J Street works to promote an open, honest and rigorous conversation about Israel. The opinions reflected in articles posted in the News Roundup do not necessarily reflect J Street’s positions, and their posting does not constitute an endorsement from J Street.
What the Jewish Left Learned From Occupy: An Oral History, Jewish Currents
On September 17th, protesters converged in lower Manhattan’s Zuccotti Park in response to a call to “occupy Wall Street.” Over the next two months, what began as an encampment of several hundred demonstrators grew into a makeshift city—with a field hospital, childcare center, and people’s library—and inspired anti-capitalist actions in more than 900 locations around the world. […] “Once accusations of antisemitism started cropping up, I worked with some comms folks from the outside to do a letter. [J Street president] Jeremy Ben-Ami was actually really supportive and signed on saying that Occupy Wall Street was not antisemitic. We pushed that out from Jewish leadership, because of course that became a talking point, as it always does.”
Both of These Politicians Opposed Iron Dome Funding. Only One Was Called Antisemitic, Haaretz
Pro-Israel advocates across the political spectrum have slammed Republican Sen. Rand Paul’s moves delaying the delivery of $1 billion in Iron Dome antimissile system funding. However, their outrage is much tamer now than when Democratic progressives, including “The Squad,” also opposed the move in the House last month. The language used against the ‘Squad’ members after they opposed the funding was much harsher compared to criticism against Paul, and in some cases included accusations of antisemitism.
Thousands of Gazans apply for Israeli work permits, AFP
Thousands of Gazans applied Wednesday for work permits for Israel, which has been reopening its gates to labourers from the Palestinian enclave following the latest war in May. In Jabalia, a refugee camp in northern Gaza, a crowd of men holding their identity papers lined up hoping to obtain a permit to work in Israel, AFP journalists said.
Government won’t neglect Palestinian issue ‘forever and ever,’ Lapid says, Times of Israel
Foreign Minister Yair Lapid said Tuesday that Israel’s government will not neglect the Palestinian issue “forever and ever,” just over a week after Prime Minister Naftali Bennett left the matter out of his speech to the United Nations entirely. The comments from Lapid to the Jewish Federations of North America’s annual conference appeared to highlight underlying tensions within his broad-base coalition and could possibly offer a preview of policies he may seek to pursue when he takes over from Bennett as prime minister next year.
Israeli military chief hints of covert action against Iran, AP
Israel’s military chief on Tuesday vowed to step up actions, including covert operations, against Iran and its nuclear program. Speaking at a ceremony, Lt. Gen. Aviv Kohavi said Israel and its intelligence community “is working against Iranian regional entrenchment throughout the Middle East.”
The inquisition of Nemi El-Hassan, +972 Magazine
Nemi El-Hassan was supposed to start hosting a science show in November on WDR, one of Germany’s public broadcasting institutions. But on Sept. 28, just over a month before her new stint was to begin, WDR announced that she would not get the job after all. The reason: suspicion of antisemitism. The evidence: her “likes” on Instagram posts by a Jewish, pro-Palestinian organization.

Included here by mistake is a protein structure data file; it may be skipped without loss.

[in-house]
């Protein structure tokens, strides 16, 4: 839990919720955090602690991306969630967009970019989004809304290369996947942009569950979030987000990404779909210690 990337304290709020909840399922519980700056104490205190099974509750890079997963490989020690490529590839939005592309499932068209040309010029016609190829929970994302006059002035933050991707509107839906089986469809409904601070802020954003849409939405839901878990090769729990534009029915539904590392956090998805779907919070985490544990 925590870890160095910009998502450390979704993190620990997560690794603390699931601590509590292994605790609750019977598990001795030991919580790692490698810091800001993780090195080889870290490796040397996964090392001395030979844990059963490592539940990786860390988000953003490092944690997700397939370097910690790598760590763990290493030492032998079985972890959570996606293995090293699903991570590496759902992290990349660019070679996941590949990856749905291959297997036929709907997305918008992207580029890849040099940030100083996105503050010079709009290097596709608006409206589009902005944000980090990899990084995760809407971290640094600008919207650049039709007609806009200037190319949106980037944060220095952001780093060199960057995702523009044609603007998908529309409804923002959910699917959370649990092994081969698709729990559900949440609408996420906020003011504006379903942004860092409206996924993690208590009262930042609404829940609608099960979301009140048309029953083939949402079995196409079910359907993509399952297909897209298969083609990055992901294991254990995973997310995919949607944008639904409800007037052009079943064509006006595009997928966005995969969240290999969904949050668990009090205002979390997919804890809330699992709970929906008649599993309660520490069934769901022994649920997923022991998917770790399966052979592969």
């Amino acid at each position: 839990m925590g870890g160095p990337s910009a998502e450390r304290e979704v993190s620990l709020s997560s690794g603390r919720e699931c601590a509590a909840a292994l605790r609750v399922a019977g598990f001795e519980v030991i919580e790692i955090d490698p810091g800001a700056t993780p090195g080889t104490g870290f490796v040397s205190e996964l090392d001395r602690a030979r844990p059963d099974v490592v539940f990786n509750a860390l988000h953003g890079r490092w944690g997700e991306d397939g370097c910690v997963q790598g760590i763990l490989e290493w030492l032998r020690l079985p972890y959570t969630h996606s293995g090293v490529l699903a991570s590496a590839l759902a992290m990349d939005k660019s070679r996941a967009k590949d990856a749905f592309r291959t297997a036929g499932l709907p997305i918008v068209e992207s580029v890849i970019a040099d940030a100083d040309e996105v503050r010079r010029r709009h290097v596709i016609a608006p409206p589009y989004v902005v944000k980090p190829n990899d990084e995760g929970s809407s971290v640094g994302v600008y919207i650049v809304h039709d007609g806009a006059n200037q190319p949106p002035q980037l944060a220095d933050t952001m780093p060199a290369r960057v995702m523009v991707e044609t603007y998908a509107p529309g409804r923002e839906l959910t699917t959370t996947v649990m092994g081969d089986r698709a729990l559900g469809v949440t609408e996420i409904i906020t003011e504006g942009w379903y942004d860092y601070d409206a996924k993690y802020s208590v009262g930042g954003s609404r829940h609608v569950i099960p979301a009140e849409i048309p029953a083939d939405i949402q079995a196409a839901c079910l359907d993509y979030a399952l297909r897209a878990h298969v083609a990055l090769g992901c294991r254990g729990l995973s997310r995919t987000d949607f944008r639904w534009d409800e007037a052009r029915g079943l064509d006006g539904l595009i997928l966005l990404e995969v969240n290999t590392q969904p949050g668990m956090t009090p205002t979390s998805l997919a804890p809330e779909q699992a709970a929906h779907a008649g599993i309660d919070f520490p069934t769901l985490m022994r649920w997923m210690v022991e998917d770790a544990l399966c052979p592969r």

Germany Sets Aside an Additional $767 Million for Holocaust Survivors, Officials Say, New York Times
Many of those now eligible for reparations are Russian Jews who survived the Nazi siege of Leningrad. They will receive annual pensions of about $5,200, or 4,500 euros.
Diplomacy is ‘best path’ to thwart Iran nukes, Biden aide tells Israelis, Times of Israel
United States National Security Adviser Jake Sullivan reiterated the Biden administration’s preference for diplomatic efforts to revive the Iran nuclear agreement over military action against the Islamic Republic’s nuclear program, during a meeting with his Israeli counterpart in Washington on Tuesday.
Assailants Tried to Attack Wounded Palestinian Child Inside Ambulance, Israeli Police Say, Haaretz
An investigation into an attack by Jewish settlers on the Palestinian village of Khirbet al-Mufkara has found that there was an attempt to attack a wounded 3-year-old while he was inside the ambulance that came to take him to the hospital. A relative of the 3-year-old, Mohammed Hamamda, told Haaretz that alongside that incident and while the child was on a stretcher outside the ambulance alongside his uncle, who was also injured by stones, three masked settlers hurled rocks at them.
US efforts to broaden sanctions on Iran won’t work, Responsible Statecraft
Geoff LaMear writes, “The United States is at a crossroads with Iran as diplomatic talks to revive the nuclear deal stall. President Joe Biden stated recently that the administration is looking at ‘other options’ beyond diplomacy with Iran, even as he promised ‘relentless diplomacy’ in his first address to the United Nations. Amidst a report the Biden administration is reaching out to China to cut its imports of Iranian oil, it appears the United States is prematurely abandoning the diplomacy-first approach. But a return to sanctions wouldn’t serve U.S. interests.”
If Not for Peace With the Palestinians, Then for Democracy, Haaretz
Mickey Gitzin writes, “Apparently Bennett really does see Israel as a liberal democracy, but his democracy depends on repressing a certain fact: ‘Look,’ he explained to his listeners, ‘Israelis don’t wake up in the morning thinking about the conflict.’ But nevertheless, the conflict – or the occupation, to call a spade a spade – still exists, even if the prime minister doesn’t think about it when he wakes up in the morning.